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Steve Addazio is different than Mike Bobo. Here’s how.

Colorado State University’s recent hire of Steve Addazio has come with mixed feelings from many Rams fans. Most of the fans’ hesitation spawns from the endless amount of articles and tweets referring to Addazio’s less-than-inspiring stint at Boston College. However, when you compare Addazio’s resume to that of Mike Bobo and the other potential candidates the Rams passed on, it becomes clear that Addazio was the best choice for the program’s future. 

“Colorado State University is a world-class institution, and Fort Collins is an incredible city to live in and to be able to recruit to. Our program will be one built on toughness and passion, and we will work tirelessly to develop men of character to return championship-level football back to Colorado State.” – Head coach Steve Addazio 



In his nine-year tenure as a head coach, Addazio has achieved bowl eligibility seven times, a feat Bobo accomplished only three times during his stint at CSU. Additionally, Addazio has actually managed to win multiple bowl games, compared to Bobo, who failed to bring home any hardware while leading the Rams.

Aside from bowl appearances/victories, program trajectory is also an important factor to consider when analyzing the success of a head coach. Coming into the 2013 season, Addazio’s first at BC, the Eagles were still ailing from a horrific 2-10 season the previous year. In just one season, coach Addazio was able to revitalize the lowly Eagles into a 7-6 bowl-eligible program. In the following seasons at BC, winning became the norm, as the Eagles got a record of .500 or better in six out of seven seasons. 

In comparison, Bobo took over the Rams after a very successful 10-3 campaign in 2014 and did little-to-nothing with the excitement and momentum former coach Jim McElwain had created. During his first three seasons in charge, Bobo managed to achieve a winning record, but he brought home next to nothing in terms of rivalry and bowl game trophies. In the following two seasons, Bobo led the Rams to a dismal record of 7-17. Here’s Addazio’s record by season as a head coach.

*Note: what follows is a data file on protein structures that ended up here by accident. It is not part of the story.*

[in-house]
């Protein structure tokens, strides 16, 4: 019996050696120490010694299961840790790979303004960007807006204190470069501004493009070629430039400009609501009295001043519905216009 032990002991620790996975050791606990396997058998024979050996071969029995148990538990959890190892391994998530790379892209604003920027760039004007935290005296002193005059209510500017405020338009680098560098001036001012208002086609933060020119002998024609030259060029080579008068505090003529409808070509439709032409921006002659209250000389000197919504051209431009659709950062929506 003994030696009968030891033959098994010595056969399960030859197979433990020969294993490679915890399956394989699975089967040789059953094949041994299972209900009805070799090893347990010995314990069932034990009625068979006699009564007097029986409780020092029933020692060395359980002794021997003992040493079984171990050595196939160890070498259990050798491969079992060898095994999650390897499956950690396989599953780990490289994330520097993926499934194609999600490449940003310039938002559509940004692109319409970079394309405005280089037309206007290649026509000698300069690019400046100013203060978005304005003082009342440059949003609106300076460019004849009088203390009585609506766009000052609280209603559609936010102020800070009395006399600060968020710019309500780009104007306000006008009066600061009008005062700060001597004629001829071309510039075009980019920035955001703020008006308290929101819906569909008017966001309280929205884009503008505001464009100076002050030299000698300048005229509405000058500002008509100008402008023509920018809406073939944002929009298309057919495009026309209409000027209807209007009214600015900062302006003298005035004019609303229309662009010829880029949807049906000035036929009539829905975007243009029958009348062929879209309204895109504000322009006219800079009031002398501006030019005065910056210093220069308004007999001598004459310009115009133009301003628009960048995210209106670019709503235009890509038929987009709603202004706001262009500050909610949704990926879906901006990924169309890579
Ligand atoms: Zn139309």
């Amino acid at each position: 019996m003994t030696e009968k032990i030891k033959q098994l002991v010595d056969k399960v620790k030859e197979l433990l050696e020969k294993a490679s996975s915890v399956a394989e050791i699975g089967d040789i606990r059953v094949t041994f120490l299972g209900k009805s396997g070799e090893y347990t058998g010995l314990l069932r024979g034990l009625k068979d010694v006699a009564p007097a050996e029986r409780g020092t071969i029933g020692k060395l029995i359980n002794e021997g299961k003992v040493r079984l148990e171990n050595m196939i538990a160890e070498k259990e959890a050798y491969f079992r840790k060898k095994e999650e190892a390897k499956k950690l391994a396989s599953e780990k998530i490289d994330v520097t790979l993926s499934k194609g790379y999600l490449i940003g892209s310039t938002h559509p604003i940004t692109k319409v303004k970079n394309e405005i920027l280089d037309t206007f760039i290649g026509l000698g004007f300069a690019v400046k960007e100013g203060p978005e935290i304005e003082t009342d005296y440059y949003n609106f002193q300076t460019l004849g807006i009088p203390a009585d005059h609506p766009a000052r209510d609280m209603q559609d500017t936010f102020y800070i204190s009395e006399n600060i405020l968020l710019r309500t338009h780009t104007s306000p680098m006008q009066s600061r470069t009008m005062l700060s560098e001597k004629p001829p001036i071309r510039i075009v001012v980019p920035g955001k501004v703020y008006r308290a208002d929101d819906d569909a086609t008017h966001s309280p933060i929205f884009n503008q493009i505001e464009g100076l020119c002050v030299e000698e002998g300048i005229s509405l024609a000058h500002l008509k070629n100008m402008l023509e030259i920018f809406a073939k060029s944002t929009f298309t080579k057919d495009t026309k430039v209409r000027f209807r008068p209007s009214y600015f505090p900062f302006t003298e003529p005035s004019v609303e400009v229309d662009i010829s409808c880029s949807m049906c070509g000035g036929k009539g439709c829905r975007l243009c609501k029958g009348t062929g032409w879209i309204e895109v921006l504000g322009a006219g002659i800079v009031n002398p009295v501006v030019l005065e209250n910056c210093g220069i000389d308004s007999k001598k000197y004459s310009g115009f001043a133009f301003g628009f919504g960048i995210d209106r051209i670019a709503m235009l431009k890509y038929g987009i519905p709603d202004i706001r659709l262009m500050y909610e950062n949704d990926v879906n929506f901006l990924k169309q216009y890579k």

Joe Parker, Steve Addazio, and Joyce McConnell, smile for the cameras during new football coach Steve Addazio announcement on Dec 12 at Canvas Stadium
Joe Parker, Steve Addazio and Joyce McConnell smile for the cameras during new football coach Steve Addazio announcement on Dec 12 at Canvas Stadium. (Devin Cornelius | The Collegian)

Head Coaching Record:

2011 – Temple – 9-4 (5-3 MAC); First bowl victory for Temple in 32 years

2012 – Temple – 4-7 (2-5)

2013 – Boston College – 7-6 (4-4); AdvoCare V100 Independence Bowl

2014 – Boston College – 7-6 (4-4); New Era Pinstripe Bowl

2015 – Boston College – 3-9 (0-8)


2016 – Boston College – 7-6 (2-6); Quick Lane Bowl champions, First BC bowl win since ‘07

2017 – Boston College – 7-6 (4-4); New Era Pinstripe Bowl

2018 – Boston College – 7-5 (4-4); SERVPRO First Responder Bowl

2019 – Boston College – 6-6 (4-4); Birmingham Bowl

Another important distinction to make when comparing the resumes of Bobo and Addazio is the level of competition each coach has faced. Rams fans have been quick to point out that Addazio finished 44-44 in the alleged “weak” Atlantic Coast Conference rather than acknowledging the clear upgrade from a coach who finished 28-35 in the undoubtedly weaker Mountain West.